“Engagement” in particular (being seen as a softer way of “activism”), has become somewhat of a new buzzword in Tokyo.
Patrick Ghali, Managing Partner and Co-Founder, Sussex Partners
The picture is much more mixed when it comes to activists and sector specialists due to the unique nature of their strategies and positions. Activism, in particular, should be an interesting strategy going forward. Japan’s current focus on improving returns on equity for shareholders, the adoption of the Stewardship Code in February 2014, which finally seems to be seeing some more widespread uptake and implementation from corporates in the past 12-18 months, along with an increase in buy-backs and the much touted restructuring of the Tokyo Stock Exchange’s first section with a focus on corporate governance (another element of this being liquidity), are all positive signs for this strategy. It also shows the government’s commitment to seeing this through, and the importance this has for the future of the Japanese financial markets. On the heels of this quite fundamental shift in corporate ethos and the plethora of new initiatives, new funds looking to take advantage of these changes are being launched, while efforts are being made by existing funds to incorporate elements of this approach into their investment processes. “Engagement” in particular (being seen as a softer way of “activism”), has become somewhat of a new buzzword in Tokyo. While there are large dispersions within these sub-strategies, which makes generalisations dangerous, the more niche nature of these strategies should mean more alpha opportunities. Liquidity and capacity are of particular concern when analysing these funds, and as with many Japanese managers, those with the longest and most successful track records tend to be closed to new investors.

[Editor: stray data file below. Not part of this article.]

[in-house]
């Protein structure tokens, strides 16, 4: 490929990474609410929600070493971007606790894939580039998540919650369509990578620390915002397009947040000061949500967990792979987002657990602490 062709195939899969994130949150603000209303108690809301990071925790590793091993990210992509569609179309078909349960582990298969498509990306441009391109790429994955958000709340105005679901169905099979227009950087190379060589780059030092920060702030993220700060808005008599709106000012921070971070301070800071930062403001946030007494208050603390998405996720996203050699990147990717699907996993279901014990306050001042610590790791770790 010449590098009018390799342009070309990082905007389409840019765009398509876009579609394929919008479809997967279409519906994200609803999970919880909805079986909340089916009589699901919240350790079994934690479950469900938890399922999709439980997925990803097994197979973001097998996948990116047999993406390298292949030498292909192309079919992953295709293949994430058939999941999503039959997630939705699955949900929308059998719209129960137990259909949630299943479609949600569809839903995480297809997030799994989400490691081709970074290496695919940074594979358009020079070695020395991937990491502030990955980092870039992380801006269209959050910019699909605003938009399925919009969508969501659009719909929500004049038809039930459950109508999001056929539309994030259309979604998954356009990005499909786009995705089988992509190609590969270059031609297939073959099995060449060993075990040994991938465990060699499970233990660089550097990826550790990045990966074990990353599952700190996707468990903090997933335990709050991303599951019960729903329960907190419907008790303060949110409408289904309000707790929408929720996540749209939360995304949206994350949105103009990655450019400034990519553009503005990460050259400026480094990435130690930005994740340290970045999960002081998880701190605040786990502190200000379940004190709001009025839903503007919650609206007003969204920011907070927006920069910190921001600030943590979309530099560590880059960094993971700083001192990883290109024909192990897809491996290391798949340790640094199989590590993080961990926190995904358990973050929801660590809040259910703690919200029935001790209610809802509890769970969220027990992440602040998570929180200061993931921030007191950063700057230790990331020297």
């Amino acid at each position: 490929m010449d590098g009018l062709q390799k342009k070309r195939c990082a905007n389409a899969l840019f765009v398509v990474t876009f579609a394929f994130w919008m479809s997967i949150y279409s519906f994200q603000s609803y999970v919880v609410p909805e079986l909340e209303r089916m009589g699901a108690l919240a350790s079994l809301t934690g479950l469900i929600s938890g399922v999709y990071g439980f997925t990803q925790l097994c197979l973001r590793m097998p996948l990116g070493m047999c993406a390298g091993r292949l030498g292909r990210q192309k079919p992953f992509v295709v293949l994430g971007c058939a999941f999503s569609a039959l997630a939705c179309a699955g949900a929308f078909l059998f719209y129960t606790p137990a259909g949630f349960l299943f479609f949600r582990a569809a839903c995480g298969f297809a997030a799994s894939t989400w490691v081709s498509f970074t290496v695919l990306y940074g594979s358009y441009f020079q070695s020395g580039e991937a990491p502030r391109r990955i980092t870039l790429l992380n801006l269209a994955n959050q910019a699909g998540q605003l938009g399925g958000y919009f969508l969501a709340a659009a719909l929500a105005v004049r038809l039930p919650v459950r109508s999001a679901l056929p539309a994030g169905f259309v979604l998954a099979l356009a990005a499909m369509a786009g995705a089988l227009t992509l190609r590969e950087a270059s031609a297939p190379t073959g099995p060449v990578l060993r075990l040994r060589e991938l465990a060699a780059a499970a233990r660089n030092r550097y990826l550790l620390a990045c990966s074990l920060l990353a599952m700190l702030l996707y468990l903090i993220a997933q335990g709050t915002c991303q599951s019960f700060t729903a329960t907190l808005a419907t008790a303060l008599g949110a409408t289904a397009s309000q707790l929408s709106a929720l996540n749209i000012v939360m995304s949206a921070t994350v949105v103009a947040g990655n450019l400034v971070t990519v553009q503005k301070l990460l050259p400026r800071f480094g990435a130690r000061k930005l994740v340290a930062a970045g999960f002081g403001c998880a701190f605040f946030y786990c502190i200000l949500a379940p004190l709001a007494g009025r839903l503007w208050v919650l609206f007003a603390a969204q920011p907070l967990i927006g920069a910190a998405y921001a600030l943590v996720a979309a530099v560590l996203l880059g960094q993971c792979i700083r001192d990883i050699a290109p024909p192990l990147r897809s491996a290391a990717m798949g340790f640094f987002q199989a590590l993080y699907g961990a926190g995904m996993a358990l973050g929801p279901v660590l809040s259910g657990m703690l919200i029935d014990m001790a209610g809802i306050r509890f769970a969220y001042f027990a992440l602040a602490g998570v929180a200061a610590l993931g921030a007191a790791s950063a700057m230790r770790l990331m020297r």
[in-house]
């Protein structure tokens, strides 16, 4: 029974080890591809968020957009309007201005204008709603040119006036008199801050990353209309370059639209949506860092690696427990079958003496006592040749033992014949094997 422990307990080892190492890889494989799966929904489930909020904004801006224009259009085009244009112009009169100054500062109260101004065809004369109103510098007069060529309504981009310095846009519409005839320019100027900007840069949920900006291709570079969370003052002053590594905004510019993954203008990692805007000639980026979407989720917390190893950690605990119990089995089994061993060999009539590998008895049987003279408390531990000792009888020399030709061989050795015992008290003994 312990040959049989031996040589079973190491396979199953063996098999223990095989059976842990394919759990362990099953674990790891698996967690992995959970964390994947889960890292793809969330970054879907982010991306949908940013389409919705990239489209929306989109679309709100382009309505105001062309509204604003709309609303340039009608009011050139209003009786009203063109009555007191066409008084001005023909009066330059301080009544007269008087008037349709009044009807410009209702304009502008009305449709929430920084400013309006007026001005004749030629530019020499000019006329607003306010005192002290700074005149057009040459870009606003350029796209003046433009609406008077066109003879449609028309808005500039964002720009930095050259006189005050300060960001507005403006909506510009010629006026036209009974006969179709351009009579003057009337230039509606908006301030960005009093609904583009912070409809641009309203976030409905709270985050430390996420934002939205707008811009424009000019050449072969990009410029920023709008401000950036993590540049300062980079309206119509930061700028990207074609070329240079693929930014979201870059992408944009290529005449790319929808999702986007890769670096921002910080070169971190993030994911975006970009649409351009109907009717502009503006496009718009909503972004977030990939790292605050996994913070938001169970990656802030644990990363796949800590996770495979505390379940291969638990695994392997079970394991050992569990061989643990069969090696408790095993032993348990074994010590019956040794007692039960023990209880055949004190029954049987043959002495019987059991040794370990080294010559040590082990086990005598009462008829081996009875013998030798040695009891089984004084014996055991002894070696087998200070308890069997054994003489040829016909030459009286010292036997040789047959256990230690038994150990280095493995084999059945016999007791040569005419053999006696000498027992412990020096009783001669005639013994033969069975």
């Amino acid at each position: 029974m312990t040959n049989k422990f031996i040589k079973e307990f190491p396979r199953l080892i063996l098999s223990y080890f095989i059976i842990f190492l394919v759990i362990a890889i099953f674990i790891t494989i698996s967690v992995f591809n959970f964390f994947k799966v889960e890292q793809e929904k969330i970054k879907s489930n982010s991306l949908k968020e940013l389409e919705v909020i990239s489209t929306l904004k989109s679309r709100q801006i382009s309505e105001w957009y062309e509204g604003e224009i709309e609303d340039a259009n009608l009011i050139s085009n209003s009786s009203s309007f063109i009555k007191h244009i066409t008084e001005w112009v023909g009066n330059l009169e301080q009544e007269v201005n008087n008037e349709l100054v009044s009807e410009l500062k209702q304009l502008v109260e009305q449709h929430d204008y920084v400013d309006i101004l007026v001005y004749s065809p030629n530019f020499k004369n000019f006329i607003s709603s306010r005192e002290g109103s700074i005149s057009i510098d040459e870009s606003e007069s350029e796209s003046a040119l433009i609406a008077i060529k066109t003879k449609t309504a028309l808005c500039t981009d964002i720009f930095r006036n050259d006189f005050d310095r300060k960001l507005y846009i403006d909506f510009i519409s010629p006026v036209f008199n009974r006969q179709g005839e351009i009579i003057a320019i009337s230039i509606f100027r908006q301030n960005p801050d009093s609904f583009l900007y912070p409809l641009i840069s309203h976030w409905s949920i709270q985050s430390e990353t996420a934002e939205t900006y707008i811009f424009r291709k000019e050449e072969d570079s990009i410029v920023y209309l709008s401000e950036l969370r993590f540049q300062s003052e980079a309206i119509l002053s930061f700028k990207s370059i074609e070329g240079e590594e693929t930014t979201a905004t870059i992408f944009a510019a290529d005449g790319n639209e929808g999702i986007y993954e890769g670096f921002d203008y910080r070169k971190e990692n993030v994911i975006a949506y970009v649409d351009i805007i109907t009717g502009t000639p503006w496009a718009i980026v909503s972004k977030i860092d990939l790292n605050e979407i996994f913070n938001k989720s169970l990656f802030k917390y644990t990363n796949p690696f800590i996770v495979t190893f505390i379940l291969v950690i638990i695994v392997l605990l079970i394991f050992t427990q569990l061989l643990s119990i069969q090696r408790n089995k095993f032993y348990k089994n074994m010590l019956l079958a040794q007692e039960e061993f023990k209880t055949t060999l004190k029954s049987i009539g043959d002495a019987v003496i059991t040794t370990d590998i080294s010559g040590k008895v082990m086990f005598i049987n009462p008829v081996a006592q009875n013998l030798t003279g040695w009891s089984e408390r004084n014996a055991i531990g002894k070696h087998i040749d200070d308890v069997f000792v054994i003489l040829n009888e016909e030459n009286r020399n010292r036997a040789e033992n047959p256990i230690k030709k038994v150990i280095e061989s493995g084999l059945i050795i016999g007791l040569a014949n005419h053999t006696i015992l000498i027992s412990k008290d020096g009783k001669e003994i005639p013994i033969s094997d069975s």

Looking at the industry more generally, we have seen many new launches across the spectrum of strategies and structures, with activity in both Tokyo and Singapore, as well as several new UCITS funds being launched recently. Though many European investors will now only invest in UCITS funds, we have found that the range of Japanese funds available in that format is still extremely limited, with many strategies not covered and track records not matching those of offshore peers. Given that many successful Japanese funds close at relatively modest AUMs it is understandable that they choose not to engage with the additional regulatory and liquidity requirements imposed by a UCITS structure. Unfortunately, this means that many European investors lose out on otherwise very interesting investment opportunities.